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Title: Neuromuscular stimulation of the leg
Author: Williams, Katherine
ISNI:       0000 0004 6421 0541
Awarding Body: Imperial College London
Current Institution: Imperial College London
Date of Award: 2017
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Disorders of the circulation of the leg are a problem in both the developed and developing world, and are a major cause of morbidity and mortality. The incidence of diabetes is increasing, the population is ageing, and resources to treat vascular disease are finite. Exercise can augment the circulation, and has many beneficial effects on the cardiovascular system as a whole. Electrical stimulation of the muscles of the leg may work in a similar fashion to both voluntary contraction and external muscle compression, in that venous return is increased, and symptoms of vascular disease are reduced. This body of work aims to delineate the clinical problems to which this solution should be applied, carry out preliminary testing and pilot trials to assess feasibility and effect size of electrical therapy, and to design a device which best addresses the needs of the identified population. Hypothesis Neuromuscular electrical stimulation (NMES) of the leg increases the circulatory parameters of the leg, and treatment with NMES over time will alleviate clinical symptoms of vascular disease and improve quality of life. Methods The incidence of medical morbidity related to vascular disease was explored, and target populations requiring development of current inadequate management strategies were identified. Neuromuscular electrical stimulation has been defined, and the history of the use of electrical therapies has been reviewed. Bench testing and small trials were conducted to evaluate the physiological impact of neuromuscular electrical stimulation device usage, and how they compare to current standards of non-pharmaceutical and non-operative medical care (e.g. graduated compression, intermittent pneumatic compression). Clinical trials in patient groups of interest were instituted, looking specifically at chronic venous disease, peripheral arterial disease, and diabetic vascular complications. Results Flow rates and speed of blood in the femoral vessels increased in both healthy subjects and those with vascular disease. Those patients with severe diabetic foot complications were more resistant to flow changes. Fluximetry measurements taken from the foot increased with NMES device use. Improvements in functional outcomes were shown, particularly in the management of claudication and wound healing in the diabetic foot. Quality of life measures improved but on the whole were not statistically significant. Conclusions The judicious use of NMES in patients with vascular disease could prove useful, especially in the setting of multiple comorbidities and polypharmacy. The risk profile is very low, especially when compared to anticoagulants or surgery. The health economic benefits are not known, but future studies could use the data in this thesis to power future trials. The biological effects of device usage, both long and short term have not been explored, and may be amenable to testing in further trials in humans.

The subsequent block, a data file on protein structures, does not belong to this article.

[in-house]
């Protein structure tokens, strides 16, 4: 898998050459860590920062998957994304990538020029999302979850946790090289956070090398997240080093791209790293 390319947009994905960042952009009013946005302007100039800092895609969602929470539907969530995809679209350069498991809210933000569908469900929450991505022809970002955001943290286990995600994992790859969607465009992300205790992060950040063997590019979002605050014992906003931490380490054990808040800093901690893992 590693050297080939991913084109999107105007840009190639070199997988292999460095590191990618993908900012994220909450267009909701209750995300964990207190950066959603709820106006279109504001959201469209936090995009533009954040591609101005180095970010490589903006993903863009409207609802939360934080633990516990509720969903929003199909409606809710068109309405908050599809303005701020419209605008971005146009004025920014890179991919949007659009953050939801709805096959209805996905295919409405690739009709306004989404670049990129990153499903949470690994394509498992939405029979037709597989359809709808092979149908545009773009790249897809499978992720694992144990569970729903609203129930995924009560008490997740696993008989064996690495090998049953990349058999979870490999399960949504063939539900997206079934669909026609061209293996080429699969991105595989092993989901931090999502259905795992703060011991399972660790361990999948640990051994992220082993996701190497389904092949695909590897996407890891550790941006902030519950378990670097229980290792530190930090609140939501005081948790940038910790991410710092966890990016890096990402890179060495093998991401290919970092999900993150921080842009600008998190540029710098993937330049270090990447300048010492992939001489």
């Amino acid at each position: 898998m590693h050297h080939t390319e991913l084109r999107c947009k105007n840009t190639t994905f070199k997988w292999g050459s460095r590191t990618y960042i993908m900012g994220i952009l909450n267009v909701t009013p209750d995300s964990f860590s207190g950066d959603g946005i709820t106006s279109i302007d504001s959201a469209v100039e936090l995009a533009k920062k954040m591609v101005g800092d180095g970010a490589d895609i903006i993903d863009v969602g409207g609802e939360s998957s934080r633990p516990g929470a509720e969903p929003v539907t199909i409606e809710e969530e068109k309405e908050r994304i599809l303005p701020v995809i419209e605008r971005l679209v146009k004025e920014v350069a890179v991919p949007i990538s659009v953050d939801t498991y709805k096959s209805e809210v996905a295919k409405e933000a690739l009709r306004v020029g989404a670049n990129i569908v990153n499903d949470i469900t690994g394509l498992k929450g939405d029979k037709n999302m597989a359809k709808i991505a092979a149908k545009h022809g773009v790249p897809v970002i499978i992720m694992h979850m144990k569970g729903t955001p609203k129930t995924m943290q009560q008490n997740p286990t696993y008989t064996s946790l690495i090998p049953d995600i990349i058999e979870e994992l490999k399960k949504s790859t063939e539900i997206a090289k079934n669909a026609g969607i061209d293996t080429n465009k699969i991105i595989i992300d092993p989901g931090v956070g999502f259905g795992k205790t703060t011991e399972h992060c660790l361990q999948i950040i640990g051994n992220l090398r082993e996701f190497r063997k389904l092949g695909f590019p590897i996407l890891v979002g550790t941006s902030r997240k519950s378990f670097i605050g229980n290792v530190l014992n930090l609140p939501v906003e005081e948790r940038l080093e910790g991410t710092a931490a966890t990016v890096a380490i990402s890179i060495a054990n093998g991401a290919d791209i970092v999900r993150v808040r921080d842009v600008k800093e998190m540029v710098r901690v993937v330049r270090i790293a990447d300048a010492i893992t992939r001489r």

Supervisor: Davies, Alun Sponsor: National Institute for Health Research ; European Venous Forum ; Royal Society of Medicine ; Royal College of Surgeons of England ; Graham-Dixon Charitable Trust
Qualification Name: Thesis (Ph.D.) Qualification Level: Doctoral